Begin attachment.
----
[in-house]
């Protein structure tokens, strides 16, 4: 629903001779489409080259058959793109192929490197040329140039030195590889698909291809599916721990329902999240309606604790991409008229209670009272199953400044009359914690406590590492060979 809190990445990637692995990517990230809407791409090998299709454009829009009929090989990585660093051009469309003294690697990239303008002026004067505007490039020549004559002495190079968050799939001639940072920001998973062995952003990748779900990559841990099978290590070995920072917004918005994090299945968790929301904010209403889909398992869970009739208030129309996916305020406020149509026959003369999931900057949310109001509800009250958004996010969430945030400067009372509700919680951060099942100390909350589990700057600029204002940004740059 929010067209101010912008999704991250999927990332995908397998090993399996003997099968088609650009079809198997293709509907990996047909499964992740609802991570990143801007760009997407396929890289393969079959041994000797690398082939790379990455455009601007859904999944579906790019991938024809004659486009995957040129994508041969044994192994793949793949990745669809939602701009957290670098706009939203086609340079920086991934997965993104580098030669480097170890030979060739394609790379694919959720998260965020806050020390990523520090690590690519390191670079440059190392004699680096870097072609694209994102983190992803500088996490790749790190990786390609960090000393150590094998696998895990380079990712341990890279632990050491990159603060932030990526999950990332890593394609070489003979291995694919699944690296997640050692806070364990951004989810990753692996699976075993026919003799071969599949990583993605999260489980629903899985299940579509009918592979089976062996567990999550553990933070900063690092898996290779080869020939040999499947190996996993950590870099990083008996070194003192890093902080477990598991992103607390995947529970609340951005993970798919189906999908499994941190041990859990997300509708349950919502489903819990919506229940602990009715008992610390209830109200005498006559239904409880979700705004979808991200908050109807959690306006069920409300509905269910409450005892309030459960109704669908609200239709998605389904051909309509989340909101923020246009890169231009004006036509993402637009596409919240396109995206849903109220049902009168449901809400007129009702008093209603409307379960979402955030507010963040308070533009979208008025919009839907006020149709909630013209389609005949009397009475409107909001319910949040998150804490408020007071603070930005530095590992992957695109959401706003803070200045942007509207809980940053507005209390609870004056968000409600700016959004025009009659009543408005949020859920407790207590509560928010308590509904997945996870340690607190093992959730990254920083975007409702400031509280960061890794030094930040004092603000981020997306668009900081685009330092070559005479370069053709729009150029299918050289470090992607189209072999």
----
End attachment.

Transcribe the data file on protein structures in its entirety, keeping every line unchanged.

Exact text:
[in-house]
């Protein structure tokens, strides 16, 4: 629903001779489409080259058959793109192929490197040329140039030195590889698909291809599916721990329902999240309606604790991409008229209670009272199953400044009359914690406590590492060979 809190990445990637692995990517990230809407791409090998299709454009829009009929090989990585660093051009469309003294690697990239303008002026004067505007490039020549004559002495190079968050799939001639940072920001998973062995952003990748779900990559841990099978290590070995920072917004918005994090299945968790929301904010209403889909398992869970009739208030129309996916305020406020149509026959003369999931900057949310109001509800009250958004996010969430945030400067009372509700919680951060099942100390909350589990700057600029204002940004740059 929010067209101010912008999704991250999927990332995908397998090993399996003997099968088609650009079809198997293709509907990996047909499964992740609802991570990143801007760009997407396929890289393969079959041994000797690398082939790379990455455009601007859904999944579906790019991938024809004659486009995957040129994508041969044994192994793949793949990745669809939602701009957290670098706009939203086609340079920086991934997965993104580098030669480097170890030979060739394609790379694919959720998260965020806050020390990523520090690590690519390191670079440059190392004699680096870097072609694209994102983190992803500088996490790749790190990786390609960090000393150590094998696998895990380079990712341990890279632990050491990159603060932030990526999950990332890593394609070489003979291995694919699944690296997640050692806070364990951004989810990753692996699976075993026919003799071969599949990583993605999260489980629903899985299940579509009918592979089976062996567990999550553990933070900063690092898996290779080869020939040999499947190996996993950590870099990083008996070194003192890093902080477990598991992103607390995947529970609340951005993970798919189906999908499994941190041990859990997300509708349950919502489903819990919506229940602990009715008992610390209830109200005498006559239904409880979700705004979808991200908050109807959690306006069920409300509905269910409450005892309030459960109704669908609200239709998605389904051909309509989340909101923020246009890169231009004006036509993402637009596409919240396109995206849903109220049902009168449901809400007129009702008093209603409307379960979402955030507010963040308070533009979208008025919009839907006020149709909630013209389609005949009397009475409107909001319910949040998150804490408020007071603070930005530095590992992957695109959401706003803070200045942007509207809980940053507005209390609870004056968000409600700016959004025009009659009543408005949020859920407790207590509560928010308590509904997945996870340690607190093992959730990254920083975007409702400031509280960061890794030094930040004092603000981020997306668009900081685009330092070559005479370069053709729009150029299918050289470090992607189209072999």